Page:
The vignette effect darkens the edges of the screen, drawing attention to the center.

Let’s also create a simple chromatic aberration effect:

shader.set_code('''
shader_type canvas_item;

void fragment() {
    vec3 color;
    vec2 uv = UV;
    color.r = texture(TEXTURE, vec2(uv.x + 0.01, uv.y)).r;
    color.g = texture(TEXTURE, uv).g;
    color.b = texture(TEXTURE, vec2(uv.x - 0.01, uv.y)).b;
    COLOR = vec4(color, 1.0);
}
''')

In this effect, we’re slightly offsetting the red and blue channels to simulate the look of misaligned color channels in a camera.

As you experiment with different aspects of shaders in Godot 4, you’ll find that the possibilities are vast. From creating incredible visual effects to optimizing your game’s performance, mastering shaders can give you a significant advantage in crafting high-quality games.

We hope these examples have inspired you to experiment and learn more. Remember, practice is key to mastering shaders, and we encourage you to try out these examples and create your own effects. With Godot 4 and its Shader class, you’re well-equipped to bring your creative visions to life!As you become more comfortable with the basics of shader programming in Godot 4, you can begin to explore effects that are more complex and nuanced. Environmental effects, interactive shaders that respond to player actions, and complex transformations are just a few of the areas where shaders can truly shine. Let’s delve into some more advanced shader examples.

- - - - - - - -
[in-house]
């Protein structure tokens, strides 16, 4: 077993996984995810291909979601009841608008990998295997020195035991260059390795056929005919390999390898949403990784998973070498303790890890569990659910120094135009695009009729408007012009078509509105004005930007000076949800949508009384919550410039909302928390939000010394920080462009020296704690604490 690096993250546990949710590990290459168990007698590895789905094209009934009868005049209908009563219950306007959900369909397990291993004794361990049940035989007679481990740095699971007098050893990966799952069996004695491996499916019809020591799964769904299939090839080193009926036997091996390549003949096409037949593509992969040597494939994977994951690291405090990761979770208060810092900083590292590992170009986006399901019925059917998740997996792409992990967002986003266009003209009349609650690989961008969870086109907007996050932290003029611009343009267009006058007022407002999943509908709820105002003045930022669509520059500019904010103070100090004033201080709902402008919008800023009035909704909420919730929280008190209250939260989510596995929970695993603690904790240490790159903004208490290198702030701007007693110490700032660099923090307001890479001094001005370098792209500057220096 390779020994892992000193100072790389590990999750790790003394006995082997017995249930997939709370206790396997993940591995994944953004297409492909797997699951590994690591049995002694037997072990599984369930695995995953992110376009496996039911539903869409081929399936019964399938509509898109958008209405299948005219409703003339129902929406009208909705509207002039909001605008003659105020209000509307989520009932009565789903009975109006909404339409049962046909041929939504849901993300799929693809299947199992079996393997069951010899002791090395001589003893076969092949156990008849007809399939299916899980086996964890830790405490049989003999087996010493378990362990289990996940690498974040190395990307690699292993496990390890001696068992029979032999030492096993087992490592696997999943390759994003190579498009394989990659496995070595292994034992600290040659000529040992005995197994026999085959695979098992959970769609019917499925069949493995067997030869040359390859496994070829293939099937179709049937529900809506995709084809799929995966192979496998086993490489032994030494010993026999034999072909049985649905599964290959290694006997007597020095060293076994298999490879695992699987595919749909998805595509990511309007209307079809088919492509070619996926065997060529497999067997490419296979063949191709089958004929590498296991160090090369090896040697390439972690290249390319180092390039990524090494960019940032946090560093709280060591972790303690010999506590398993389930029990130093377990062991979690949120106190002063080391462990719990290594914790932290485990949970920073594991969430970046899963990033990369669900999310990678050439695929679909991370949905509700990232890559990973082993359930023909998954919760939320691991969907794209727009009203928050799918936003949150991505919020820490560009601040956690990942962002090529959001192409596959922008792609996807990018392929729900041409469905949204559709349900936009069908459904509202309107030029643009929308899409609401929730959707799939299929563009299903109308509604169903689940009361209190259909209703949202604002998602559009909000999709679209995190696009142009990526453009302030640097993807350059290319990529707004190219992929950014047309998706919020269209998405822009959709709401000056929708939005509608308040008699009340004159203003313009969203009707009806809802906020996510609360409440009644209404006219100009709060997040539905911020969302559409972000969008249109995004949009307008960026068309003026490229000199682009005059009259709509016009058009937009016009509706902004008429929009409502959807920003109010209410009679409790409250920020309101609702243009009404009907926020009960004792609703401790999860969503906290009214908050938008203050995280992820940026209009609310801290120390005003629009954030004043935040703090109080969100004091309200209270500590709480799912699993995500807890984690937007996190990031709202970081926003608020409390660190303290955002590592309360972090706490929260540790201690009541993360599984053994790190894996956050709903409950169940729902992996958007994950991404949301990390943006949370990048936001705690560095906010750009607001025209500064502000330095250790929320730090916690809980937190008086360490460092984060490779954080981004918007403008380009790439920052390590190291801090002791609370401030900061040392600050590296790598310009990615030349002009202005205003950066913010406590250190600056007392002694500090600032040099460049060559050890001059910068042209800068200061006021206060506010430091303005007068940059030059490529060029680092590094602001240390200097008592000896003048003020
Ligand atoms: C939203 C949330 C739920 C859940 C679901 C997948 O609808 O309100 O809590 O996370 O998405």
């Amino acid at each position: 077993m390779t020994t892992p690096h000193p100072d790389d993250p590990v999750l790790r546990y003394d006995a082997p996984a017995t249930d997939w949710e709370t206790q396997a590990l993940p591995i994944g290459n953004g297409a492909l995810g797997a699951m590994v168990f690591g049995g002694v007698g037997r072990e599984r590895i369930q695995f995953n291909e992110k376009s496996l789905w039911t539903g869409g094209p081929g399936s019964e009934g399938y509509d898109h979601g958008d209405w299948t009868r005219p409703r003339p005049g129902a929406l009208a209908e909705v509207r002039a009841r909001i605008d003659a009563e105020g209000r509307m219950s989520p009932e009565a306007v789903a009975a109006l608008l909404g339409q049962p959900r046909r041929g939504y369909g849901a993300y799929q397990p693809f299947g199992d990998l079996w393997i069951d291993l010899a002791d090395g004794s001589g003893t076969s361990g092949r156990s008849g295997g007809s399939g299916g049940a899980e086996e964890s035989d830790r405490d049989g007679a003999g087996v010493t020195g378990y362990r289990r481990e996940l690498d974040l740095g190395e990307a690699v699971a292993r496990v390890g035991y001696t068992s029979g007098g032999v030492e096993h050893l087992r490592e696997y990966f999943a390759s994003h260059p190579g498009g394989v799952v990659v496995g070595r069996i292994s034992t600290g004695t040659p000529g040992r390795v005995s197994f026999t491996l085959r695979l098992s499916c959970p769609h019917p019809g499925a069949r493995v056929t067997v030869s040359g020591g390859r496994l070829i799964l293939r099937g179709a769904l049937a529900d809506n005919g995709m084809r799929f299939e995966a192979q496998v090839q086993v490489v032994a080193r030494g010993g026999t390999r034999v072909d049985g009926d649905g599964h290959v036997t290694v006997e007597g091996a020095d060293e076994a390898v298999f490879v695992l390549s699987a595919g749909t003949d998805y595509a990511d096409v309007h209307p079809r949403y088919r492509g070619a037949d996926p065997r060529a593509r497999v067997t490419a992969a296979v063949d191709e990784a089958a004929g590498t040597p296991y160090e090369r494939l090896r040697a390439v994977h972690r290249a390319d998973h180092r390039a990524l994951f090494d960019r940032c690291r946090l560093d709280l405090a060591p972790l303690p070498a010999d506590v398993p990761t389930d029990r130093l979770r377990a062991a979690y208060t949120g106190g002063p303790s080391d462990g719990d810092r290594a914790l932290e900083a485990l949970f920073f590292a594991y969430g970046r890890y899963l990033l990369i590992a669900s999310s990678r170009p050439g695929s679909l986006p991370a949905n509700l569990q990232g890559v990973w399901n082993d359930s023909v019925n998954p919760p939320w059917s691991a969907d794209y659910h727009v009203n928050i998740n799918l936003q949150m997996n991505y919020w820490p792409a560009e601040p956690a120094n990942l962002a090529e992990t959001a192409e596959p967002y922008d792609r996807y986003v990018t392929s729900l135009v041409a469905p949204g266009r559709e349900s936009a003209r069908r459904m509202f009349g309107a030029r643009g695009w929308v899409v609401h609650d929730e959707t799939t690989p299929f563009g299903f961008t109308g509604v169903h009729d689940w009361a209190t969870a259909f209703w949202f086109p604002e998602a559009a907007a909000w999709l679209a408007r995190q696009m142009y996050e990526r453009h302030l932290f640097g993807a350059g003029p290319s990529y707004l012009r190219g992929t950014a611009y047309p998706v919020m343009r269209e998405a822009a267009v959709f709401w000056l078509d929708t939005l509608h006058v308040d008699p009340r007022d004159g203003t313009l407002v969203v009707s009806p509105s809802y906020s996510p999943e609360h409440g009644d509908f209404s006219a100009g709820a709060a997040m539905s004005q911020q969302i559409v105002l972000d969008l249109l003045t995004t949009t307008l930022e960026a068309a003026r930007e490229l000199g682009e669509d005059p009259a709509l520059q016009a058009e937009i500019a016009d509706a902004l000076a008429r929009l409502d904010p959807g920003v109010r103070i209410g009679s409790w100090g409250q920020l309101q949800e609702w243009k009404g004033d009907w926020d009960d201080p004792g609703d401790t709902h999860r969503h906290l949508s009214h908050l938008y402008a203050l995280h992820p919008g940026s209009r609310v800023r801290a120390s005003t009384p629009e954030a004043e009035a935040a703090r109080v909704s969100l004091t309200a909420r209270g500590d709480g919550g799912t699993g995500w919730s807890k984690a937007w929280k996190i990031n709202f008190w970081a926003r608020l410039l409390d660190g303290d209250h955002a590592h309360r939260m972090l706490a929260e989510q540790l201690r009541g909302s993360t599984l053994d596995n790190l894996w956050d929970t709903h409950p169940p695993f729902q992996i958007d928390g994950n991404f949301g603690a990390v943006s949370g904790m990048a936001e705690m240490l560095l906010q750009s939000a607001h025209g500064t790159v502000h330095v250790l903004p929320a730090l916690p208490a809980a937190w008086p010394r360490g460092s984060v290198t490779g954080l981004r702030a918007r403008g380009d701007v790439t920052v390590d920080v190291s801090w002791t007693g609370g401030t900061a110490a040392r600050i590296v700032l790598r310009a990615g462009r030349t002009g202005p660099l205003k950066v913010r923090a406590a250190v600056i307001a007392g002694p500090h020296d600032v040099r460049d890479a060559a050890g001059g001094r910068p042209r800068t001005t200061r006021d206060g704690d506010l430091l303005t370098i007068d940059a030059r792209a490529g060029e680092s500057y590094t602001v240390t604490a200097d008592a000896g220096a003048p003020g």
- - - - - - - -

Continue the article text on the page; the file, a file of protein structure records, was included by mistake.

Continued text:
First, consider an environmental effect such as simulating water caustics. This fascinating play of light through water can add a layer of realism to underwater scenes:

shader.set_code('''
shader_type spatial;

uniform sampler2D caustics_texture;
uniform float speed = 1.0;

void fragment() {
    vec2 causticUV = UV + vec2(TIME * speed, 0.0);
    vec3 causticColor = texture(caustics_texture, causticUV).rgb;
    ALBEDO *= causticColor;
}
''')

This shader multiplies the object’s albedo with a moving caustics texture, simulating the effect of light passing through a water surface.

Next, let’s create a shader that responds to the distance from the player. This could be used to highlight objects when the player is near:

shader.set_code('''
shader_type spatial;

uniform float highlight_distance = 5.0;
uniform vec3 player_position;

void fragment() {
    float dist = distance(VERTEX, player_position);
    if(dist < highlight_distance) {
        ALBEDO = mix(ALBEDO, vec3(1.0), 1.0 - (dist / highlight_distance));
    }
}
''')

The object will become increasingly highlighted as the player approaches, based on the specified distance.